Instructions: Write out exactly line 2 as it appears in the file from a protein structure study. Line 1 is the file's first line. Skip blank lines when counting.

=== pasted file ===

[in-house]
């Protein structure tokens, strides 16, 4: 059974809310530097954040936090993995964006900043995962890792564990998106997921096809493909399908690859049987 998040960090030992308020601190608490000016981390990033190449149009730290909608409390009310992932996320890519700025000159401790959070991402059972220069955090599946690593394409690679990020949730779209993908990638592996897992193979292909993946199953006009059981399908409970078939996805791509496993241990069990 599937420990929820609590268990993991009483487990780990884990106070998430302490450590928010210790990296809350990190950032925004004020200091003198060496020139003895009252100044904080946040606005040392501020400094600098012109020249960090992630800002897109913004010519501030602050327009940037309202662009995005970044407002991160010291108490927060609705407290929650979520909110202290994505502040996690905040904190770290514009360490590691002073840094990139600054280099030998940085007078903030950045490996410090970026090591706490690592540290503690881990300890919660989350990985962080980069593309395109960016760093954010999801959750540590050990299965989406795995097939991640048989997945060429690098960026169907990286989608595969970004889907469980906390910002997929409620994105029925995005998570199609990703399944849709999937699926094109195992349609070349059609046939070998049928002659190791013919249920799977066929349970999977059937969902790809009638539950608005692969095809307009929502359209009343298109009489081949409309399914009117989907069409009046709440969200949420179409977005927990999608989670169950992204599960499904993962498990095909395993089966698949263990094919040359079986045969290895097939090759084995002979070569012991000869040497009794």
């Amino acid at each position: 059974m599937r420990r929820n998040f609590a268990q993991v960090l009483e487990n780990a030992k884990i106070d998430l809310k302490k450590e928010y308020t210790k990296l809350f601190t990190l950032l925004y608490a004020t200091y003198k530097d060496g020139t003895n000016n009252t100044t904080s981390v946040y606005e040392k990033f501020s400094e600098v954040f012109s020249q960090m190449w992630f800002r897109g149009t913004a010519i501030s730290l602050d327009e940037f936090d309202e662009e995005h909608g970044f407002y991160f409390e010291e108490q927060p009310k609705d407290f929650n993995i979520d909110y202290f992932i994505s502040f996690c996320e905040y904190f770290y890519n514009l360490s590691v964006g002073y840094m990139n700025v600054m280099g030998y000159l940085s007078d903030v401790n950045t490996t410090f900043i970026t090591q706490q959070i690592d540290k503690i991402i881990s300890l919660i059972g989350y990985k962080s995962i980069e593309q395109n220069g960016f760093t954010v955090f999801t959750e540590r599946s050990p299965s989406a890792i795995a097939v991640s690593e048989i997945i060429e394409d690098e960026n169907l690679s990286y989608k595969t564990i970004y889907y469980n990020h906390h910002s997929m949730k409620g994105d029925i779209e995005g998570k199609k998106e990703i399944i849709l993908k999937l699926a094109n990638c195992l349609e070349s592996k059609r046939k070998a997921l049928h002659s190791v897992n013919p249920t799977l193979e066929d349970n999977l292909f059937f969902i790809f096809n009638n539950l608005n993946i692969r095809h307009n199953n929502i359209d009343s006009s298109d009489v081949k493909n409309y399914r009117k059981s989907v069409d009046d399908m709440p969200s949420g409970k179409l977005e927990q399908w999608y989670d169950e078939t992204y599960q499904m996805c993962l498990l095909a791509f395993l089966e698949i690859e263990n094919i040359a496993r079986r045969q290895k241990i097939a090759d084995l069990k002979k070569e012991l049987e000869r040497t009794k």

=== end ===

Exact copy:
């Protein structure tokens, strides 16, 4: 059974809310530097954040936090993995964006900043995962890792564990998106997921096809493909399908690859049987 998040960090030992308020601190608490000016981390990033190449149009730290909608409390009310992932996320890519700025000159401790959070991402059972220069955090599946690593394409690679990020949730779209993908990638592996897992193979292909993946199953006009059981399908409970078939996805791509496993241990069990 599937420990929820609590268990993991009483487990780990884990106070998430302490450590928010210790990296809350990190950032925004004020200091003198060496020139003895009252100044904080946040606005040392501020400094600098012109020249960090992630800002897109913004010519501030602050327009940037309202662009995005970044407002991160010291108490927060609705407290929650979520909110202290994505502040996690905040904190770290514009360490590691002073840094990139600054280099030998940085007078903030950045490996410090970026090591706490690592540290503690881990300890919660989350990985962080980069593309395109960016760093954010999801959750540590050990299965989406795995097939991640048989997945060429690098960026169907990286989608595969970004889907469980906390910002997929409620994105029925995005998570199609990703399944849709999937699926094109195992349609070349059609046939070998049928002659190791013919249920799977066929349970999977059937969902790809009638539950608005692969095809307009929502359209009343298109009489081949409309399914009117989907069409009046709440969200949420179409977005927990999608989670169950992204599960499904993962498990095909395993089966698949263990094919040359079986045969290895097939090759084995002979070569012991000869040497009794």